Regulators are set to impose a penalty of more than $1 billion and force the company to alter how it operates, according to people familiar with the case.
NYS Entity Status
NYS Filing Date
APRIL 02, 2013
NYS DOS ID#
NYS Entity Type
DOMESTIC BUSINESS CORPORATION
2013 - AMBER EUROPEAN SPA INC.
AROUND THE WEB
- Google Said to Be Facing Record E.U. Fine by End of August
By MARK SCOTT - Friday Jun 16, 2017
- Food & Wine Magazine Will Leave New York for Alabama
By STEPHANIE STROM - Friday Jun 23, 2017
The move reflects a changing business in which traditional food magazines, and a Manhattan address, are less important.
- Legislature set to adjourn without deal on mayoral control of schools
By Associated Press - Wednesday Jun 21, 2017
New York lawmakers are ready to leave Albany—though they haven't yet agreed to extend Mayor Bill de Blasio's control of New York City schools.The Senate and Assembly are scheduled to wrap up...
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- EU Proposes Enforcing Data Encryption and Banning Backdoors
By Tim Hardwick - Monday Jun 19, 2017
The European Parliament's Committee on Civil Liberties, Justice, and Home Affairs has published draft proposals that would enforce end-to-end encryption on all digital communications and forbid backdoors that enable law enforcement to access private message data.
The proposed amendment relates to Article 7 of the EU's Charter of Fundamental Rights, which says that EU citizens have a right to personal privacy, as well as privacy in their family life and at home. By extension, the "confidentiality and safety" of EU citizens' electronic communications needs to be "guaranteed" in the same manner.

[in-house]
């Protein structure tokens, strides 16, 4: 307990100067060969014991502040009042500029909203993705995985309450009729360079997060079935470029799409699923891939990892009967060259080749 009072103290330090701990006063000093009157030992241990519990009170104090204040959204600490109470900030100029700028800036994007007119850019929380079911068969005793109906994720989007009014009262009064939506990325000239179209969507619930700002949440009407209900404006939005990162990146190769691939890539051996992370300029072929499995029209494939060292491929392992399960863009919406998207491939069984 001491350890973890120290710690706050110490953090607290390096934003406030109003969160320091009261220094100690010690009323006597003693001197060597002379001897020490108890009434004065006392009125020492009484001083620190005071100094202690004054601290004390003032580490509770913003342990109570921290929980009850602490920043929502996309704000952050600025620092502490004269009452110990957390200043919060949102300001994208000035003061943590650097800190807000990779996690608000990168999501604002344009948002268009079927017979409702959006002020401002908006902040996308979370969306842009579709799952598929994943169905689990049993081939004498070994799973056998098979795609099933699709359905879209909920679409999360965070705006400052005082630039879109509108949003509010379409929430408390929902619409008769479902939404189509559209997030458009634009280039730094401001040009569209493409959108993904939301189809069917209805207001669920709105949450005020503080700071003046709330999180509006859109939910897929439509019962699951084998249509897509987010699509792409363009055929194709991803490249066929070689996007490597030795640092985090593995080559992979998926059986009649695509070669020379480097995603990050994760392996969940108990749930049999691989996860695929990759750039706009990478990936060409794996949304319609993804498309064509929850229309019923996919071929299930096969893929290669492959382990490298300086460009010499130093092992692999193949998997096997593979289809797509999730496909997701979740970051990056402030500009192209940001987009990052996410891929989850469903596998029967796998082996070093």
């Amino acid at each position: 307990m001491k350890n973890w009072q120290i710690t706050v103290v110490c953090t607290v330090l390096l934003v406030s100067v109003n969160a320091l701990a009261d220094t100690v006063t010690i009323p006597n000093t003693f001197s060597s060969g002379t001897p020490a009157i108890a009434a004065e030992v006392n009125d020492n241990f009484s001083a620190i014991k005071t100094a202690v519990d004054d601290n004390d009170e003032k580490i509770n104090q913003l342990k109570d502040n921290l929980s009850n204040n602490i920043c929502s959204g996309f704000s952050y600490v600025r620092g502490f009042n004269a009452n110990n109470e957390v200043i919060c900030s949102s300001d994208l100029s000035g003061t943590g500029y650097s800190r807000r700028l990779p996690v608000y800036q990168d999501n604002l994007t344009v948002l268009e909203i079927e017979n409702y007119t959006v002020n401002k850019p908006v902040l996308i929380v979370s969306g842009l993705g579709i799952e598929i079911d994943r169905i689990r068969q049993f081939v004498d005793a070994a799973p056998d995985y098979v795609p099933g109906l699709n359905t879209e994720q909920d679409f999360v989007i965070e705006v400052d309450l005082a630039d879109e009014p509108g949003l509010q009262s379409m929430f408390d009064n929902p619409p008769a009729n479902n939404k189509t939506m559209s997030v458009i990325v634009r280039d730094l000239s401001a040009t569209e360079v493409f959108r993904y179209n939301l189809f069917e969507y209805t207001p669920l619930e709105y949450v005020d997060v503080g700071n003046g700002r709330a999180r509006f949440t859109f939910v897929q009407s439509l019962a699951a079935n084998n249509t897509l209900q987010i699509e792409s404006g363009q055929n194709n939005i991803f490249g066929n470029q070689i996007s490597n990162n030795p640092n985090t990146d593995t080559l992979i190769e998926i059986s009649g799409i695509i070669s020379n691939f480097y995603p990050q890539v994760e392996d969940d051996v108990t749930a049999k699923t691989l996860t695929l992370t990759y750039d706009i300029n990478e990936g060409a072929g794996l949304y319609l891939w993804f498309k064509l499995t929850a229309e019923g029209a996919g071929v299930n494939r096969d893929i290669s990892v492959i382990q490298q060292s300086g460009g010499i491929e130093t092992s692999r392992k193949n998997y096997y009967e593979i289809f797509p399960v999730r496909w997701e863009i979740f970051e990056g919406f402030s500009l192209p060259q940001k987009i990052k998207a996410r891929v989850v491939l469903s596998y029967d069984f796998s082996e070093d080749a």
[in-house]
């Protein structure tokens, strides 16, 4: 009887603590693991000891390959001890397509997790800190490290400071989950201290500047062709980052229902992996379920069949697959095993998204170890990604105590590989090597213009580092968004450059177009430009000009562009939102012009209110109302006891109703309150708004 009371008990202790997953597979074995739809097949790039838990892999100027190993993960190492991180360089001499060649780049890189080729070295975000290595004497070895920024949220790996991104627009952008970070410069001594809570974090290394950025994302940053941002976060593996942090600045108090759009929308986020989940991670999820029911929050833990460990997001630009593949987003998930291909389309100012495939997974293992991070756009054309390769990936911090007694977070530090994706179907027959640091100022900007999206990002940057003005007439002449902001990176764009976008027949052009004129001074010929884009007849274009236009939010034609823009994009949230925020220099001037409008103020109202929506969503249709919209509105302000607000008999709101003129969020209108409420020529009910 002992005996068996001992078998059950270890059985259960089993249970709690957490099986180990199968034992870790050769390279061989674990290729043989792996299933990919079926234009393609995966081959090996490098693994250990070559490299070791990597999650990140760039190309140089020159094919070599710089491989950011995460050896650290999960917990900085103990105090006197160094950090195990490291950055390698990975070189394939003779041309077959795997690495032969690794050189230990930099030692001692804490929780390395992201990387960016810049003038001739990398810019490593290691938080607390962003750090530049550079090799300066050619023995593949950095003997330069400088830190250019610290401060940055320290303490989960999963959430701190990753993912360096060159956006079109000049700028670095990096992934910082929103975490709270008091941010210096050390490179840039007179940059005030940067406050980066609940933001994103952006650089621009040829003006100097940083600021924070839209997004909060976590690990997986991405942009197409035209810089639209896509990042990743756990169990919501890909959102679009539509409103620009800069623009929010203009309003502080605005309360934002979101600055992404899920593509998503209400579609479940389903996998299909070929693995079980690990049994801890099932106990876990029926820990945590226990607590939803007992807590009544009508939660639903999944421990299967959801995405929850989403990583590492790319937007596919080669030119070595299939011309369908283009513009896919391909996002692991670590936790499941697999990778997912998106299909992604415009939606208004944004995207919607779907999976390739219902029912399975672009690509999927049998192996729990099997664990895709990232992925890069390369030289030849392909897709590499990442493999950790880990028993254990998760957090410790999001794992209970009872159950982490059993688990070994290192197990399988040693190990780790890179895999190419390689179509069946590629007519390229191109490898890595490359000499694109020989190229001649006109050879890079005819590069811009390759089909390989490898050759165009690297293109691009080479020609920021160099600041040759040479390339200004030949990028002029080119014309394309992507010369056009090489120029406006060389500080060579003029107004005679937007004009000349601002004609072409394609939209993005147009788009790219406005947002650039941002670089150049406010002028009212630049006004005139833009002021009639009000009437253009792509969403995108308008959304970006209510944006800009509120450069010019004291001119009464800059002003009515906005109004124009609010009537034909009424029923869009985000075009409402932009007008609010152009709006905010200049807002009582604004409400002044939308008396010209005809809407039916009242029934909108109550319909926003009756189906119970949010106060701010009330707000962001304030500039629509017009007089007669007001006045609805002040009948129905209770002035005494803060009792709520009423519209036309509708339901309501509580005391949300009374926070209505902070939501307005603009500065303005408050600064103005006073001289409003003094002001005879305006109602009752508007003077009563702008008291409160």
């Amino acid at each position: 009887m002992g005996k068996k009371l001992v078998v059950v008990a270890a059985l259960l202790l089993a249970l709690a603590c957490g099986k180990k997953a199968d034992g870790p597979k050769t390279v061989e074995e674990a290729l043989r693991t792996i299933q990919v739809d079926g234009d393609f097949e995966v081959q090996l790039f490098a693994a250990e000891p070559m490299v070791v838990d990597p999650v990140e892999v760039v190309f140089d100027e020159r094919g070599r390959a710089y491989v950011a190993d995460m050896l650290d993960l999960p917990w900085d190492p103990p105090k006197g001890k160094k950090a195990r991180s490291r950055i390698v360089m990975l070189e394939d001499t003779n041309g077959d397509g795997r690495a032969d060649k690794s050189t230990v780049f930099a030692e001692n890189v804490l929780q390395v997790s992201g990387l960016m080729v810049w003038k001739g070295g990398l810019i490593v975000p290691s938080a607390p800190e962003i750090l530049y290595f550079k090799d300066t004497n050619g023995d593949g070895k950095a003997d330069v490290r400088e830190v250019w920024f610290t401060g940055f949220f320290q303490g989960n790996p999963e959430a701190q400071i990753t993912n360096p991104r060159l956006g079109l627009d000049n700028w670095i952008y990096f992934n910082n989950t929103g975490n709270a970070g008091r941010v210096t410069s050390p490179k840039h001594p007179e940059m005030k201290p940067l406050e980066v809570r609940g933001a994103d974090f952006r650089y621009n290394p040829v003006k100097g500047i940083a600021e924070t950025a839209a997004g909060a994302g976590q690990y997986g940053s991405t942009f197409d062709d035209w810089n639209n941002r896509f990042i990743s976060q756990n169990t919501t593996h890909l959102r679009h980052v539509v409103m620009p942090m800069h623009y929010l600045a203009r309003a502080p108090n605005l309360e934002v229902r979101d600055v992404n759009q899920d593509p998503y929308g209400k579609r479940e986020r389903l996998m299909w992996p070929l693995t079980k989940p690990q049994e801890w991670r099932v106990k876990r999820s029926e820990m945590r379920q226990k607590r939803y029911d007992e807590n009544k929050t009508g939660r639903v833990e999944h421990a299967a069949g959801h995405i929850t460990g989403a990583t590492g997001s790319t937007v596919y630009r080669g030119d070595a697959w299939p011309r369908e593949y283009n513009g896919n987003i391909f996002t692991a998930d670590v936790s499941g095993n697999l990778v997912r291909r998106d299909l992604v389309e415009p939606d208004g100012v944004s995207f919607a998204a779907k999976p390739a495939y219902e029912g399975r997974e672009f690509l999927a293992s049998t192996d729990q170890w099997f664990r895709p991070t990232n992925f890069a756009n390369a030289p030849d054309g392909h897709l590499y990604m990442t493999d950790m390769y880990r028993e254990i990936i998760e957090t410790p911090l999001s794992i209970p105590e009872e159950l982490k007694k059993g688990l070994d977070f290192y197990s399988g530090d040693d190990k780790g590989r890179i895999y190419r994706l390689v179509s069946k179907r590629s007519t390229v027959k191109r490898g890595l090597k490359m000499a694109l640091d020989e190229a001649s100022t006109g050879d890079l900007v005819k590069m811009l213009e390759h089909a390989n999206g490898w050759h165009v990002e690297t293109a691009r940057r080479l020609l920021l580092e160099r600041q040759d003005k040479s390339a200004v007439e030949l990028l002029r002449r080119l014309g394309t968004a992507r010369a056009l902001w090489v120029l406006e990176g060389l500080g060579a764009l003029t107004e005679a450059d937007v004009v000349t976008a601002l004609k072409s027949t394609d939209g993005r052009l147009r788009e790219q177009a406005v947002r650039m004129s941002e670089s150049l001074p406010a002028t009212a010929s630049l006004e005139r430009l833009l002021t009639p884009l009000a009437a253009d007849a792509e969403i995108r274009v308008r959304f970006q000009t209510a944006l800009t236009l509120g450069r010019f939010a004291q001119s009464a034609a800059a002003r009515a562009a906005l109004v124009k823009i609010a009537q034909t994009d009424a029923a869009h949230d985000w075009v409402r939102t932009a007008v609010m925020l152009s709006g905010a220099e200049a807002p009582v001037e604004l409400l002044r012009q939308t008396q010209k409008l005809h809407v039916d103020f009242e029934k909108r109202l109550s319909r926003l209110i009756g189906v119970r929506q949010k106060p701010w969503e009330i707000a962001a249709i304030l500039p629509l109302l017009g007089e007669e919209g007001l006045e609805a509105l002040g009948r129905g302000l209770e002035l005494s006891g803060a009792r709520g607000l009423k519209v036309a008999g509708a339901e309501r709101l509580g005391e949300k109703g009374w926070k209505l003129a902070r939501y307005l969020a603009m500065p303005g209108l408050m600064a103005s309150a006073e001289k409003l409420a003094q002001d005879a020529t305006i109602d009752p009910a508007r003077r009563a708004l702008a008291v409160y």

Confidentiality of electronic communications ensures that information exchanged between parties and the external elements of such communication, including when the information has been sent, from where, to whom, is not to be revealed to anyone other than to the parties involved in a communication.The regulation states that the disclosure of contents in electronic communications may reveal highly sensitive information about citizens, from personal experiences and emotions to medical conditions, sexual preferences and political views, which could result in personal and social harm, economic loss or embarrassment.
The principle of confidentiality should apply to current and future means of communication, including calls, internet access, instant messaging applications, e-mail, internet phone calls and messaging provided through social media.
In addition, the committee argues that not only the content of communications needs to be protected, but also the metadata associated with it, including numbers called, websites visited, geographical location, and the time, date, and duration of calls, which might otherwise be used to draw conclusions about the private lives of persons involved.
The regulations would apply to providers of electronic communication services as well as software providers that enable electronic communications and the retrieval of information on the internet. However, the amendment goes further by stating that the use of software backdoors by EU member states should be outlawed.
When encryption of electronic communications data is used, decryption, reverse engineering or monitoring of such communications shall be prohibited.The proposals appear to have been tabled in response to comments made by EU member states such as the U.K., which has argued that encrypted online channels such as WhatsApp and Telegram provide a "safe haven" for terrorists because governments governments and even the companies that host the services cannot read them.